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19th Annual Ford Freedom Award Spotlights Disney Animator Floyd Norman and Playwright August Wilson

  • 2017 Ford Freedom Award celebrates “Talents That Unite!” – honoring Disney animator Floyd Norman and late Pulitzer Prize-winning “Fences” playwright August Wilson 
  • Award reception to showcase nameplate installation honoring Wilson and a documentary screening of “Floyd Norman: An Animated Life” 
  • More than 1,700 Michigan middle school students to attend Ford Freedom Award Scholar’s Experience, where essay winners will receive more than $10,000 in scholarship awards

DEARBORN, Mich., May 11, 2017 – Ford Motor Company, in collaboration with the Charles H. Wright Museum of African American History, will celebrate the positive contributions of African Americans in arts and culture at the 19th annual Ford Freedom Award program.

This year’s theme – “Talents That Unite! How African Americans Bring Diverse Communities Together Across America” – celebrates the achievements of legendary talents of the past and present, and heralds the influence of their works on the future.

Ford Freedom Award honorees are distinguished individuals who dedicate their lives to improving the African American community and the world at large. The invitation-only Ford Freedom Award event takes place May 22, 6-9 p.m., at the Charles H. Wright Museum of African American History in Detroit.

“Ford is proud to be a continuing partner with the Wright Museum, to celebrate the positive contributions of these African American men,” said Ziad Ojakli, group vice president, government and community relations, Ford Motor Company. “Their powerful art and personal courage reflects the stories and struggles of American communities, and inspires us for the future.” 

This year’s Ford Freedom Award recipient is the late August Wilson, Pulitzer Prize-winning playwright and author. Wilson is best known for his play “Fences,” the recipient of the 1987 Tony Award for best play, Broadway’s highest honor. His wife Constanza Romero Wilson will accept the award in his honor.

This year’s Ford Freedom Award scholar is Floyd Norman, an award-winning animator and the first African American to be hired at Disney. Norman, whose career spans nearly six decades, also worked with animation companies Hanna-Barbera and Pixar. After Walt Disney’s death in 1966, Norman co-founded Vignette Films to produce films about black history for high schools.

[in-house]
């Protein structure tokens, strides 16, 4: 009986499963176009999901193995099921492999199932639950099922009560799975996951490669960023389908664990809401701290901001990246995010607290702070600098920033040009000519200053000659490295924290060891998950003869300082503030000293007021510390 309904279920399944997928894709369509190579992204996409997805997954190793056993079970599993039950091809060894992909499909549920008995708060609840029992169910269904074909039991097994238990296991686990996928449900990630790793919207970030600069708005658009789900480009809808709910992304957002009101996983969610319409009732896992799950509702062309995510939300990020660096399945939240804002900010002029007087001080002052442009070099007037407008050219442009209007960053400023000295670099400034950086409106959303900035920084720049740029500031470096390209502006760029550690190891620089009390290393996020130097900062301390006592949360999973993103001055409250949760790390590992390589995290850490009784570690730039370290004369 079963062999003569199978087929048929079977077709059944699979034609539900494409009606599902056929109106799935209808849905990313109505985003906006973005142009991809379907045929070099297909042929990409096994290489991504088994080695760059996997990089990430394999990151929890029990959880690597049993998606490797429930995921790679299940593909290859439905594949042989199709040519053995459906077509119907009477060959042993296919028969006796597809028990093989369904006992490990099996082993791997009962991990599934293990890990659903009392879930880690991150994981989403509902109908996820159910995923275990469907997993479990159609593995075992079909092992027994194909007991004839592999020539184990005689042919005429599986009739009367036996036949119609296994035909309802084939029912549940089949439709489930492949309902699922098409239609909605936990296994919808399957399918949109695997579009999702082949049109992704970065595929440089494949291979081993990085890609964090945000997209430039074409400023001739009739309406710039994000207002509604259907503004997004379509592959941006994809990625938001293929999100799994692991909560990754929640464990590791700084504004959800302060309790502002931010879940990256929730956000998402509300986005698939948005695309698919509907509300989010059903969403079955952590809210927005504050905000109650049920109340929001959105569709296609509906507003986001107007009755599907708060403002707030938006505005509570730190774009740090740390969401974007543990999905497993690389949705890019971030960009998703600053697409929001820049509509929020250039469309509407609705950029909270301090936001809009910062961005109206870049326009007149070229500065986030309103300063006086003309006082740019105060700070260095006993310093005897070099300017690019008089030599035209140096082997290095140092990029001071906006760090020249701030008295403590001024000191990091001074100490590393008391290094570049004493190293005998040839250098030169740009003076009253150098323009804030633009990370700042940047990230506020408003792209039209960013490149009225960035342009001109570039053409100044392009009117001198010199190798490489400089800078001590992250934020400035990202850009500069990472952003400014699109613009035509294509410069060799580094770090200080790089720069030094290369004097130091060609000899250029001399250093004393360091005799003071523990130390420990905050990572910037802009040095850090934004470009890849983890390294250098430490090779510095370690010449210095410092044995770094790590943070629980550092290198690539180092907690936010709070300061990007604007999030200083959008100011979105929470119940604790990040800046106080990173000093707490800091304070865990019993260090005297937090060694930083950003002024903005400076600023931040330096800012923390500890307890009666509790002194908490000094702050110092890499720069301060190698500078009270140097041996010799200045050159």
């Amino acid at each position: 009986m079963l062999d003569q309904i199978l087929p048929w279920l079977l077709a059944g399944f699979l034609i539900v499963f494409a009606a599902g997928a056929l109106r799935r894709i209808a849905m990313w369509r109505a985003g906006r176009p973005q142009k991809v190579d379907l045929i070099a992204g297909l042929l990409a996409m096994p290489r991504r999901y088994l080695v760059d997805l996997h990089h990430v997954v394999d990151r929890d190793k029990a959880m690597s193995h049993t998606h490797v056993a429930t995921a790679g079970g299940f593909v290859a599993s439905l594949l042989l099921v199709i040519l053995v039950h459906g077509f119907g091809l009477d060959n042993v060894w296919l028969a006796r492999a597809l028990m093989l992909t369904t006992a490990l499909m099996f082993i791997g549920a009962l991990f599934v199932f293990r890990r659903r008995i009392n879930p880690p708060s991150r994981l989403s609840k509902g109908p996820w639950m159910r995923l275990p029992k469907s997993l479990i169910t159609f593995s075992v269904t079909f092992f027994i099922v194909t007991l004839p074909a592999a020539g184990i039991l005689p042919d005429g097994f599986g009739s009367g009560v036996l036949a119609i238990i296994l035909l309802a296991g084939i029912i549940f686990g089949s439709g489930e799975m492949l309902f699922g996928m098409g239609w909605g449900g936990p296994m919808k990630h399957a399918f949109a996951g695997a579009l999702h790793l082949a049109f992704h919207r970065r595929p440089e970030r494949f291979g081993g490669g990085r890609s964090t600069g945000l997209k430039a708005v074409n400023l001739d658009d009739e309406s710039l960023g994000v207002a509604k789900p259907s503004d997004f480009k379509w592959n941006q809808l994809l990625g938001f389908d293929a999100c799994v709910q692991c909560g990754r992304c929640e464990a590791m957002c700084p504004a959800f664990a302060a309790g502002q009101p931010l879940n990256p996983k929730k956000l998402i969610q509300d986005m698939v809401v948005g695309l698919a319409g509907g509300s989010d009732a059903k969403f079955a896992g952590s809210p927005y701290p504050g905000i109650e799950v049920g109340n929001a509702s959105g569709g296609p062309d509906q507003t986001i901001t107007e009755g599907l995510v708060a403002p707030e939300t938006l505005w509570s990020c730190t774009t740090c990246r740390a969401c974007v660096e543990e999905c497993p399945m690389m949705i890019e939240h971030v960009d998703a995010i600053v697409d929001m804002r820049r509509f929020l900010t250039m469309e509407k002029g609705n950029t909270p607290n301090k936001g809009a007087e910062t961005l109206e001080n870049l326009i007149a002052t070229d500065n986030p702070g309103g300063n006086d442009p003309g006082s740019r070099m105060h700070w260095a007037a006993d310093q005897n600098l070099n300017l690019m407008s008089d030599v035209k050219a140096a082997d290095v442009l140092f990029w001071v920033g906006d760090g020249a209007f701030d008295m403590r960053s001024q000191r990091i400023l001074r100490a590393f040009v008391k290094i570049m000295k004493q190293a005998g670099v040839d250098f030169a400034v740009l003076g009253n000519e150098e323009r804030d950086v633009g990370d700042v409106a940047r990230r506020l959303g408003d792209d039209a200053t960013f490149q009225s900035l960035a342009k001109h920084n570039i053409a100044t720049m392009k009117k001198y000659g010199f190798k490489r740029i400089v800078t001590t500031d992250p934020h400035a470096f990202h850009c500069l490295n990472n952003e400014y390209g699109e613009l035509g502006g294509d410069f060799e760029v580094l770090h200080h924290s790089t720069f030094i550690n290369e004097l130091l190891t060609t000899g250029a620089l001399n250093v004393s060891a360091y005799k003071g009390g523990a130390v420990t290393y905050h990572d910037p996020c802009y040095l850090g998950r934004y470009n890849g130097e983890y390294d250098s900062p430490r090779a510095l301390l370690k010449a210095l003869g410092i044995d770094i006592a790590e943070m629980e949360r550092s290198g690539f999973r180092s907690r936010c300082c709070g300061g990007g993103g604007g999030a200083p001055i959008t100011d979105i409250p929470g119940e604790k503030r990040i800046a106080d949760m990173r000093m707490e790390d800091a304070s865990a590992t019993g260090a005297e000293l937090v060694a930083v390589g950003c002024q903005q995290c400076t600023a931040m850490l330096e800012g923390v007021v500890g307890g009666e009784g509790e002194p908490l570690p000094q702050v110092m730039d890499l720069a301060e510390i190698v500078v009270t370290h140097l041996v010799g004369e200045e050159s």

The bodies of work produced by these two men are timeless. Wilson’s “Fences” was recently featured in an award-winning screenplay by Denzel Washington. In 2007, Norman received the prestigious Disney Legend award. Established in 1987, the award recognizes people who have made extraordinary and integral contributions to The Walt Disney Company. Norman’s pioneering work has appeared in family favorites ranging from “The Jungle Book” and “Mulan” to “Alvin and the Chipmunks.”

The successes of both honorees exemplify not only their artistic talents, but a personal courage people all over the world can emulate and revere.

“Thanks to our partners at Ford, the Wright Museum enjoys this unique platform to showcase the tremendous contributions and talents of August Wilson and Floyd Norman,” said Juanita Moore, museum president and CEO. “As the Wright enters its 52nd year of serving this community, it is fitting that we are honoring two men whose artistic works so exemplify the American story.”

More than 1,700 Michigan middle school students will participate in the Ford Freedom Award Scholar’s Experience, where the 2017 essay contest winners will be announced. The event is scheduled for May 23 at 9 a.m., at the Max M. Fisher Music Center.

Ford Motor Company’s support of the African American community dates back to the early 20th century, when it was the largest employer of African Americans in the auto industry. Now, Ford is building on that support with signature initiatives that include Ford Freedom Unsung, Ford Blue Oval Scholars and Historically Black Colleges and Universities Community Challenge.

The Ford Freedom Award program is made possible by a grant from Ford Motor Company Fund, the charitable arm of Ford Motor Company. 

About Ford Motor Company

Ford Motor Company (NYSE: F) is a global company based in Dearborn, Michigan, committed to helping build a better world, where every person is free to move and pursue their dreams.  The company’s Ford+ plan for growth and value creation combines existing strengths, new capabilities and always-on relationships with customers to enrich experiences for customers and deepen their loyalty.  Ford develops and delivers innovative, must-have Ford trucks, sport utility vehicles, commercial vans and cars and Lincoln luxury vehicles, along with connected services.  The company does that through three customer-centered business segments:  Ford Blue, engineering iconic gas-powered and hybrid vehicles; Ford Model e, inventing breakthrough EVs along with embedded software that defines exceptional digital experiences for all customers; and Ford Pro, helping commercial customers transform and expand their businesses with vehicles and services tailored to their needs.  Additionally, Ford provides financial services through Ford Motor Credit Company.  Ford employs about 176,000 people worldwide.  More information about the company and its products and services is available at

About the Charles H. Wright Museum of African American History

Founded in 1965, The Wright Museum opens minds and changes lives through the exploration and celebration of African American history and culture. Our vision is of a world in which the adversity and achievement of African American history INSPIRE EVERYONE toward greater UNDERSTANDING, ACCEPTANCE, and UNITY. For more information, please visit

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